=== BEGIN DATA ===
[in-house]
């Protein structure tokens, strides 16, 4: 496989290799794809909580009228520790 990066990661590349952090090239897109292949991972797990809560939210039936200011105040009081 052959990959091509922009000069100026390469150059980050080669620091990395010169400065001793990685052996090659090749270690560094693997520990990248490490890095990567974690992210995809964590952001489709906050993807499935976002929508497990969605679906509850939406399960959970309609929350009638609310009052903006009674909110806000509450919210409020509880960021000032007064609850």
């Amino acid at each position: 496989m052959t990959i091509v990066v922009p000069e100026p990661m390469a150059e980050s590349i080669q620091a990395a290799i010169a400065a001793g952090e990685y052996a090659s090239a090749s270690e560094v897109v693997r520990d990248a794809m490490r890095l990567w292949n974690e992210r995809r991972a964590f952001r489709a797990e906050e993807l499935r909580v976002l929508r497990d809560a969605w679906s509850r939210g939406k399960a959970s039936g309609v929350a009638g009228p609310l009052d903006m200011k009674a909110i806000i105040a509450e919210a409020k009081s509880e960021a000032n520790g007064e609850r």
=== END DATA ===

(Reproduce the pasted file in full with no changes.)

[in-house]
């Protein structure tokens, strides 16, 4: 496989290799794809909580009228520790 990066990661590349952090090239897109292949991972797990809560939210039936200011105040009081 052959990959091509922009000069100026390469150059980050080669620091990395010169400065001793990685052996090659090749270690560094693997520990990248490490890095990567974690992210995809964590952001489709906050993807499935976002929508497990969605679906509850939406399960959970309609929350009638609310009052903006009674909110806000509450919210409020509880960021000032007064609850």
């Amino acid at each position: 496989m052959t990959i091509v990066v922009p000069e100026p990661m390469a150059e980050s590349i080669q620091a990395a290799i010169a400065a001793g952090e990685y052996a090659s090239a090749s270690e560094v897109v693997r520990d990248a794809m490490r890095l990567w292949n974690e992210r995809r991972a964590f952001r489709a797990e906050e993807l499935r909580v976002l929508r497990d809560a969605w679906s509850r939210g939406k399960a959970s039936g309609v929350a009638g009228p609310l009052d903006m200011k009674a909110i806000i105040a509450e919210a409020k009081s509880e960021a000032n520790g007064e609850r």